Lochaber Mountain Rescue Team tell of toughest test to date

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Fraser Campbell who was a keen climber sadly fell to his death last Friday on Ben Nevis
Fraser Campbell, who was a keen climber, sadly fell to his death last Friday on Ben Nevis

THE FAMILY of a man who died after an accident on Ben Nevis last weekend have spoken of their loss.

Fraser Campbell had been climbing the mountain with a male companion when he fell around 6pm on October 7.

Lochaber Mountain Rescue Team (LMRT) members responded to the emergency but, despite embarking on what they described as one of the most difficult and technical rescues, were unable to save the 52-year-old.

A joint statement released by his fiancé, Julie, and family members said: ‘Fraser was my fiancé, my best friend and a wonderful daddy to our little girl. He was kind and had a bubbly personality.

‘He radiated enthusiasm and positivity in everything he did, but especially for his two great passions: his family and climbing. He was dearly loved and he will be sorely missed by all his family and friends.’

Mr Campbell got into trouble around 150 to 200 metres from the top of the climb, according to LMRT, whose rescue mission started at 6.15pm and did not finish until 6am the following morning.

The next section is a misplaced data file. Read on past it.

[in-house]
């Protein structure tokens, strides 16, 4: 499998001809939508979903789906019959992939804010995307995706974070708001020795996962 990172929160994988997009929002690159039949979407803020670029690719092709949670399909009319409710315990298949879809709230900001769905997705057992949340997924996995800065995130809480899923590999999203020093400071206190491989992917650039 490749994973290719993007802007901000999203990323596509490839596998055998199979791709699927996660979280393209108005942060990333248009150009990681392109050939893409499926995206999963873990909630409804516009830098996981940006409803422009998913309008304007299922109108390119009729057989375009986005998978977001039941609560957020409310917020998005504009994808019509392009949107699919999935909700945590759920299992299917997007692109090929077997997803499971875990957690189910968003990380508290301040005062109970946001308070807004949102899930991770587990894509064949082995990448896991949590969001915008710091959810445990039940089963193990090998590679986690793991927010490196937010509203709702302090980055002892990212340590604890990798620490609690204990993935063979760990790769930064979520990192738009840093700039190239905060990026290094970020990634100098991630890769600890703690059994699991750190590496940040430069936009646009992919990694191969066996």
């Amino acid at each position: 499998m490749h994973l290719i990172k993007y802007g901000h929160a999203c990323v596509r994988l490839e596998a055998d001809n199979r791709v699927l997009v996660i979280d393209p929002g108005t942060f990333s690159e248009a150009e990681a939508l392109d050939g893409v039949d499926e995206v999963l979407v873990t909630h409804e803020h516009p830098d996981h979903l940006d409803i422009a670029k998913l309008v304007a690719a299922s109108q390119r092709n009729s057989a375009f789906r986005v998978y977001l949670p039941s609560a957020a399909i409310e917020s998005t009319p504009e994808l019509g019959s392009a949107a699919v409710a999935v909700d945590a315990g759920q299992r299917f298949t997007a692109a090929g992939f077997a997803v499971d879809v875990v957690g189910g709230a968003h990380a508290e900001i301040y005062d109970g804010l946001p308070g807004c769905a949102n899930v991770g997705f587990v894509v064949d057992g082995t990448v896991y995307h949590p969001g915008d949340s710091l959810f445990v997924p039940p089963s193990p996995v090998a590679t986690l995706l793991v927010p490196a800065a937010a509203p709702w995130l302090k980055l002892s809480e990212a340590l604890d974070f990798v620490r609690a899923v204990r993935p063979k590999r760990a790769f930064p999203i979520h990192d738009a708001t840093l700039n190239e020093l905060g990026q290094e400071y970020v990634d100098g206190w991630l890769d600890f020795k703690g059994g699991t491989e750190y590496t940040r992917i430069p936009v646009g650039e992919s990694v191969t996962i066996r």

The team said: ‘The rescue involved a 600-metre lower down the route, the longest climb in the UK, to get one of the climbers who was stuck on belay. The lower from the very summit of Ben Nevis was down the whole of the Orion face with the rescuer and casualty hanging free for long sections of the lower before reaching the safer ground at the base of Observatory Gully.

‘The summit team, supported by RAF MRT, located the surviving climber and lowered him to the base of Observatory Gully and walked out to a point where the rescue helicopter could bring him back to Fort William.

‘The second climber unfortunately had died from his injuries and another team had to climb up from base to locate the casualty and then lower him down the route to where he could be recovered to Fort William by the helicopter.’

LMRT said the terrain on Ben Nevis is very dangerous as the top of the route is very loose this year and made a public thank you via Facebook to all members who took part on the rescue at considerable risk to themselves to save a life.